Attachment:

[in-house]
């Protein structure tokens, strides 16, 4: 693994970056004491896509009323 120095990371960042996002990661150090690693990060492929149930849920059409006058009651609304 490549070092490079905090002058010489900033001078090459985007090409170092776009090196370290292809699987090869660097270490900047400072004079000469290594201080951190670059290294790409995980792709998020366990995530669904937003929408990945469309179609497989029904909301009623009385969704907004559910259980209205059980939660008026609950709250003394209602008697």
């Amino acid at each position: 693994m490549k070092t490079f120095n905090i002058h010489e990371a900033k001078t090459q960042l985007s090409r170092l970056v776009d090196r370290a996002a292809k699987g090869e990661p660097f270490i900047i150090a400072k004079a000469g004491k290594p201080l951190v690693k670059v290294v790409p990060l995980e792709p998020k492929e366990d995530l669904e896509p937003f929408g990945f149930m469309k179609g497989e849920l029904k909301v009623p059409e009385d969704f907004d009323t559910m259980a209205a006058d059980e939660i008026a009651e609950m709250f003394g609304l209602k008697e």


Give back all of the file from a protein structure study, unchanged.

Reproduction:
[in-house]
């Protein structure tokens, strides 16, 4: 693994970056004491896509009323 120095990371960042996002990661150090690693990060492929149930849920059409006058009651609304 490549070092490079905090002058010489900033001078090459985007090409170092776009090196370290292809699987090869660097270490900047400072004079000469290594201080951190670059290294790409995980792709998020366990995530669904937003929408990945469309179609497989029904909301009623009385969704907004559910259980209205059980939660008026609950709250003394209602008697």
């Amino acid at each position: 693994m490549k070092t490079f120095n905090i002058h010489e990371a900033k001078t090459q960042l985007s090409r170092l970056v776009d090196r370290a996002a292809k699987g090869e990661p660097f270490i900047i150090a400072k004079a000469g004491k290594p201080l951190v690693k670059v290294v790409p990060l995980e792709p998020k492929e366990d995530l669904e896509p937003f929408g990945f149930m469309k179609g497989e849920l029904k909301v009623p059409e009385d969704f907004d009323t559910m259980a209205a006058d059980e939660i008026a009651e609950m709250f003394g609304l209602k008697e």